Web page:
In the next month, we will be conducting survey research in the East Chattanooga community, which we’ve chosen to focus on because of its proximity to the university and prior research on food insecurity by the Urban League which identified this community as one of Chattanooga’s major food deserts. As such, our problem definition remains fluid, and we plan to clarify it with primary research and lenses informed by the secondary research that we’ve done. Thus far, however, we’ve identified that lack of access to reliable transportation is a major contributor to food insecurity and many instances, and we’re looking to listen to the East Chattanooga directly moving forward to identify more specifically the root of food insecurity.
Group: One Red Barracuda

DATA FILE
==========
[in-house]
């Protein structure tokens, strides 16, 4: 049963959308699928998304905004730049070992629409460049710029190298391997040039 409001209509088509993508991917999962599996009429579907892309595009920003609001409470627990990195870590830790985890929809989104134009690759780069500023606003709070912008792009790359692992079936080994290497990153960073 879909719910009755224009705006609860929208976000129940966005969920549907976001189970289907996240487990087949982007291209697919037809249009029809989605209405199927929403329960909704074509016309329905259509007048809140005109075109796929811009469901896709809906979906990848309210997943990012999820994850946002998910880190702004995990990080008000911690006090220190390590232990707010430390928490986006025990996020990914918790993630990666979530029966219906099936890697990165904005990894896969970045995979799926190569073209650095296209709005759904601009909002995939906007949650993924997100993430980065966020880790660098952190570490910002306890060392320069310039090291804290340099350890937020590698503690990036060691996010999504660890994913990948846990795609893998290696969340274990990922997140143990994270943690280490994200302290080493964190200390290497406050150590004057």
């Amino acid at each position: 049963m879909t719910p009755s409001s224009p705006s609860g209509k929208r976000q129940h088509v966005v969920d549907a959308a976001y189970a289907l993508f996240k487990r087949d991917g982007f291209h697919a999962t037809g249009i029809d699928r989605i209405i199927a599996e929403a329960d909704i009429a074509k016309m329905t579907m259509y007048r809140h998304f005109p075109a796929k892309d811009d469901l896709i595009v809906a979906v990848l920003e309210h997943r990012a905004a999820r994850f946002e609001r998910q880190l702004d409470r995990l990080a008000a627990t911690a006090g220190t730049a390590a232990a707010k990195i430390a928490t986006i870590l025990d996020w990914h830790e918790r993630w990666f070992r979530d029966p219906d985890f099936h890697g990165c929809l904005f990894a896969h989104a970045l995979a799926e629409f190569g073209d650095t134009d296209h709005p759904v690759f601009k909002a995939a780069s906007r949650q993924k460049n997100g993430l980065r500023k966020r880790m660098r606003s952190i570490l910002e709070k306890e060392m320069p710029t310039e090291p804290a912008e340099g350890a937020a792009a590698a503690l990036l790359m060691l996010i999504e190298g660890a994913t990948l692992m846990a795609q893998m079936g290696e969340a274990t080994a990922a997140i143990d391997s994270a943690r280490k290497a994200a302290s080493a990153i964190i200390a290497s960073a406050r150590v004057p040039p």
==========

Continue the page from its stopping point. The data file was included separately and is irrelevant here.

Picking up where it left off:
The issue facing Chattanooga today in terms of active and alternative transportation is that it is not being used at a high rate. A study that was provided by the Prova Group showed that the large majority of Chattanooga residents do not use alternative transportation in their daily commutes, and tend to drive alone in their cars. Our group set out to determine why this is so high. The first subject of study was the alternative transportation system itself. However, we found that many forms of alternative transportation are available, and that they are constantly being improved. The question now becomes: “Why do only a small minority of individuals utilize the available alternative transportation resources?” One problem, we have found, is Chattanooga does not have a major marketing campaign in place for active alternative transportation. Chattanooga has a growing infrastructure for active and alternative transportation. Recent progressions by the city have expanded the busing system and the city has invested in the bike share program. However, these expansions are not highly publicized to those not involved in the transportation community. By educating the community and marketing the pre-existing infrastructure, we hypothesize that the use of active and alternative transportation can be greatly expanded in our city.